'IATEFL: dream and reality' by Syke Annamma Kumaran

14th October 2017

I heard the acronym IATEFL for the first time only in 2010 at the age of 32, which was 8 years after finishing my M.A. in English. I was attending the 41st annual international conference of ELTAI (English Language Teachers Association of India). Suddenly the desire to attend the IATEFL conference conquered me. My mind was longing to visit the UK, its Highlands …the Thames …the Bard’s Stratford upon Avon … and so on.

The ELTAI conference was really my gateway to the ELT world. At the conference I saw Steven Herder over a Skype call, addressed to all conference attendees.

Then I, a high school teacher in a village in Kerala, India began to speak with many many teachers from all over the world, including with Steven Herder. I hosted the first webinar series in the state for the school students and teachers. Steven Herder, Chuck Sandy , Barbara Sakamoto, Scott Thornbury and others talked about the formation of the International Teacher Development Institute (iTDi). Steven invited me to test their ELT products and that process resulted in making me a mentor for iTDi . Then with him and other iTDi members I did a number of webinars / Skype sessions as speaker/host/attendee . My students were really blessed to speak with great English teachers from around the world.

In 2014 when I attended the TEC conference, I was not in a position to control my thirst to attend the IATEFL conference. I met George Pickering there and he warned me of the chances of failure while applying for a UK visa. I took the decision to apply independently for the visa to attend the IATEFL Manchester conference 2015 because of the thought that if I failed, I could have kept it a secret. But unexpectedly I got the visa and then Dr. Elango, General Secretary of ELTAI, assigned a duty to me… to represent ELTAI at the Associates Day.

At the Associates’ Day in Manchester Central, Carol Read invited me to speak about ELTAI projects in India. I was thrilled to speak in front of David Crystal, a living legend of English. The conference really opened a new world to me ….a world of English language teachers, professors, publishers and curriculum designers. I could see many of my facebook and twitter friends in person.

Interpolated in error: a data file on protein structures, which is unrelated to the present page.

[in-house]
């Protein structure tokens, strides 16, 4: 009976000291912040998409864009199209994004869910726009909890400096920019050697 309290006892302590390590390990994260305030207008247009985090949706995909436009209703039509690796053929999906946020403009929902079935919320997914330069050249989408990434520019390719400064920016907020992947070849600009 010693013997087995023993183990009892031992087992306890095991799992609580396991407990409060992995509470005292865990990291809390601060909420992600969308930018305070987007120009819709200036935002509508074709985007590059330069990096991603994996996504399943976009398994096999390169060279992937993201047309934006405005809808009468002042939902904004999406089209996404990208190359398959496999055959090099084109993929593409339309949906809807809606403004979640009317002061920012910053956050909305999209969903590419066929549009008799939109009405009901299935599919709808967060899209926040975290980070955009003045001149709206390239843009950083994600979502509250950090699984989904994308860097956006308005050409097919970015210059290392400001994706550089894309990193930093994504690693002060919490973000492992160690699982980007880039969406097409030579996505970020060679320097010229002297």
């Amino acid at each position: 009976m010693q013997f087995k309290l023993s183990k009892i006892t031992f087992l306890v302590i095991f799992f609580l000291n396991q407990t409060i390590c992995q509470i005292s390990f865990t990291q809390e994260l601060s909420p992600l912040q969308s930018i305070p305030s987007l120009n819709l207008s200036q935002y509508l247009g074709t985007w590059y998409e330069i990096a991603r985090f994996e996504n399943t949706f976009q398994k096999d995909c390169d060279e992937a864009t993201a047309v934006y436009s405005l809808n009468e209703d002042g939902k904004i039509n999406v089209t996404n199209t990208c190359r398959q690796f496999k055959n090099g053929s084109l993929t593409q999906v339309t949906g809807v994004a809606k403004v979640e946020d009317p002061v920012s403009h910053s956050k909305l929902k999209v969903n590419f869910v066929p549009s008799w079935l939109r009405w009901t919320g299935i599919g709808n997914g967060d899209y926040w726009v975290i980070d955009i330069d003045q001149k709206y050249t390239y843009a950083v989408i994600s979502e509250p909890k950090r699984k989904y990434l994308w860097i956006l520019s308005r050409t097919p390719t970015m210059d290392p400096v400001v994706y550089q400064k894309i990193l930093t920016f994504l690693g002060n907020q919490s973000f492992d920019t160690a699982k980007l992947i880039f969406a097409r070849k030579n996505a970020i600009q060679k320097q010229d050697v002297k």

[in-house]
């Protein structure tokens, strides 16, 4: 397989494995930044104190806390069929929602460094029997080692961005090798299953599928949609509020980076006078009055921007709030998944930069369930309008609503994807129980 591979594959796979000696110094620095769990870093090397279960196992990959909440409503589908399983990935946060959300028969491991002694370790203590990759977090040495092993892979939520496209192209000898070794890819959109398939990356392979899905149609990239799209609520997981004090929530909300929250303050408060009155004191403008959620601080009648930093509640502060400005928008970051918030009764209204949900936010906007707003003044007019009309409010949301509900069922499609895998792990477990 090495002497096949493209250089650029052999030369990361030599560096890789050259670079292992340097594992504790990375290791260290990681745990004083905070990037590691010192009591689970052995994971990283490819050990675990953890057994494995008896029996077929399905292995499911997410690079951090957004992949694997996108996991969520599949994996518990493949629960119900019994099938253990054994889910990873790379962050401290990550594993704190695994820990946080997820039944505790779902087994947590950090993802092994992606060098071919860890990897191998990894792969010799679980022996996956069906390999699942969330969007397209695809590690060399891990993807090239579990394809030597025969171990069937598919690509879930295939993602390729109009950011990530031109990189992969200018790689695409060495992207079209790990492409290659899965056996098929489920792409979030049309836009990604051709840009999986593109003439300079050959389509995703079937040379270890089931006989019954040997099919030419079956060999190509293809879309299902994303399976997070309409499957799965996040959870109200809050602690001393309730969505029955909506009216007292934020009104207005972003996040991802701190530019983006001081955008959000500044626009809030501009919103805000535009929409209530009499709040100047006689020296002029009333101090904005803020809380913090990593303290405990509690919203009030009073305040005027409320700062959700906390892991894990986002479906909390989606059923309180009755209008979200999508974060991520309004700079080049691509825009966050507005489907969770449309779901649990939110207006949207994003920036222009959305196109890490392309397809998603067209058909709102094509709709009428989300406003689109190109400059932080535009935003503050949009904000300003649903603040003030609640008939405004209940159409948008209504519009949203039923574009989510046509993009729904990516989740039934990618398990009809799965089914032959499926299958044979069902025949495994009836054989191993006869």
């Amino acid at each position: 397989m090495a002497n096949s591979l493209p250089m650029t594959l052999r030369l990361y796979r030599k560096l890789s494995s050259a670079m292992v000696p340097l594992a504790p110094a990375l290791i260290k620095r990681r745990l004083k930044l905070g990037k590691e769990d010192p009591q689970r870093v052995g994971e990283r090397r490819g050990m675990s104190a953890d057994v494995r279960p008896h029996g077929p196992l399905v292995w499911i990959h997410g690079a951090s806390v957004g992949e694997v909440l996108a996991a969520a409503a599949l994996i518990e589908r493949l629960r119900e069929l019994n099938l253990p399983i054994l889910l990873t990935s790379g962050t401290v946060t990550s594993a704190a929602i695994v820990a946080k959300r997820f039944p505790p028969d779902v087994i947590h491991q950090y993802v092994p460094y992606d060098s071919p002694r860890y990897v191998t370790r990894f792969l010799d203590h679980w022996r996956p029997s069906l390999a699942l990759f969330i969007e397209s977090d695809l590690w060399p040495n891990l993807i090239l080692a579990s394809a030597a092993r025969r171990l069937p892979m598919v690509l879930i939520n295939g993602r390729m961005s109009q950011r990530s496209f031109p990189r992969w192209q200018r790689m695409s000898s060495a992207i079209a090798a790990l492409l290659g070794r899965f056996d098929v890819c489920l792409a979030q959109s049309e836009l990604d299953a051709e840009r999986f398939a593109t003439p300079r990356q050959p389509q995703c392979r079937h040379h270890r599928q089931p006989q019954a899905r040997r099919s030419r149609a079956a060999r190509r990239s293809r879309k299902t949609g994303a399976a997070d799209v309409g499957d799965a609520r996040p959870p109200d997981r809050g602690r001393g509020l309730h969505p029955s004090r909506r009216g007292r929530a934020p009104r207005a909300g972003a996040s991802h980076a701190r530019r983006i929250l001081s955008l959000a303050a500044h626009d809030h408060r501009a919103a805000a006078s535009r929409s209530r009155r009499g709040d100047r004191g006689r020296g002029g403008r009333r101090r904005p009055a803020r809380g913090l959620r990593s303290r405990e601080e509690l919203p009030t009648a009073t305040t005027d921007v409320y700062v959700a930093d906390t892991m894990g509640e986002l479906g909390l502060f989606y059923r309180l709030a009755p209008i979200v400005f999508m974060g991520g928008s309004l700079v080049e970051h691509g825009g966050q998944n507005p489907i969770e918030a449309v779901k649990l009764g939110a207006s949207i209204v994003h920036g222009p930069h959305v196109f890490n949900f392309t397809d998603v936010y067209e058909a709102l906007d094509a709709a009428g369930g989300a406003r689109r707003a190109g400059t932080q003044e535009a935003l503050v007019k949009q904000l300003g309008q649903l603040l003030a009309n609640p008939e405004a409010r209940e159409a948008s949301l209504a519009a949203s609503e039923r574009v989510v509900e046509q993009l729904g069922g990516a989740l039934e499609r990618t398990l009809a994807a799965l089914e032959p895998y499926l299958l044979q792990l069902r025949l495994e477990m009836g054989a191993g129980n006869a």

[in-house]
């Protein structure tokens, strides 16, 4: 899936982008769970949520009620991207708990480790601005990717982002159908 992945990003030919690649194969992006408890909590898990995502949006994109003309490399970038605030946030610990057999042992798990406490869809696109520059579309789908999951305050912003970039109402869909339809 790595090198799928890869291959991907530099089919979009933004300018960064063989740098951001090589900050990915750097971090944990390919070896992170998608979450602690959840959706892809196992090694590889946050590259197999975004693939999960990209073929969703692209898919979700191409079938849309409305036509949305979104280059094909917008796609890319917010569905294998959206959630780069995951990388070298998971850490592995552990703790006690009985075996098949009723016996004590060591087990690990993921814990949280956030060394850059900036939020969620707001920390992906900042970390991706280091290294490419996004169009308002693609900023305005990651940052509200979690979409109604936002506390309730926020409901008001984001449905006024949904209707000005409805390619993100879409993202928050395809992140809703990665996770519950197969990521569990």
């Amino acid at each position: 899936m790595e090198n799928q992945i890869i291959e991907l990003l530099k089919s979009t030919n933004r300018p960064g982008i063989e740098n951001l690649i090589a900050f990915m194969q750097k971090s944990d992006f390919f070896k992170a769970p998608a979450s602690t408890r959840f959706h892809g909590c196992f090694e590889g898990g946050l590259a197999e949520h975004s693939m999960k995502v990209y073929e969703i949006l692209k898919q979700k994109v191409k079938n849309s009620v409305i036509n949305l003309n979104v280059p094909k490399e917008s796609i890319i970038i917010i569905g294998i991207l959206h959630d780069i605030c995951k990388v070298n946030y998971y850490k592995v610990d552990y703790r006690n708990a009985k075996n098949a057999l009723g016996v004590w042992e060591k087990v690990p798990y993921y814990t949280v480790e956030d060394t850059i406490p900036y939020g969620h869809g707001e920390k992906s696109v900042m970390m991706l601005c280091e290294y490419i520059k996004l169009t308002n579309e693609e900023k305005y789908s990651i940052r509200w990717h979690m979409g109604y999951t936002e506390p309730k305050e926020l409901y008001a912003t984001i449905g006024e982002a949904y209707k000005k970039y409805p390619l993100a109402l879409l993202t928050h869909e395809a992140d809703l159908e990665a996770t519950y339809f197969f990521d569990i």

When I met the Ray Tongue scholarship winner there, the seed of winning a scholarship began to grow in my mind. My friend in India, Aneesh Koirambatta, watered that seed. When I reached home after the conference, I began to prepare to apply for the Ray Tongue scholarship for the 50th annual IATEFL conference in Birmingham. When I uploaded my application, I didn’t think I had any chance of winning it. But again, as a SHOCK, the letter from Eryl Griffiths came informing me that I won the scholarship. When my school authority knew this, they conducted a big ceremony to congratulate me. And you won’t believe, more than thirty-five functions were being held in my district to receive me!!! I was the first person in my state (Kerala) to win an IATEFL scholarship!!

During the conference, I could visit Stratford-upon-Avon with my friends. Alison Schwetlick, the editor of Voices could see the writer and photographer in me and she asked me to apply for the position of conference reporter for the next three conferences. So I was lucky to get selected as the official reporter of the 2017 Glasgow conference and I had a splendid conference there. From a faraway dream, IATEFL is now my second home, an inspiration for my friends in India and around the world…

See you in Brighton !!






Syke A.K. is a writer, presenter and teacher trainer, currently a TEA fellow of U.S. Department of State at Claremont Graduate University, past winner of the IATEFL Ray Tongue Scholarship and Mentor for the International Teacher Development Institute (iTDi). He has been teaching English for over 15 years in schools and colleges in India.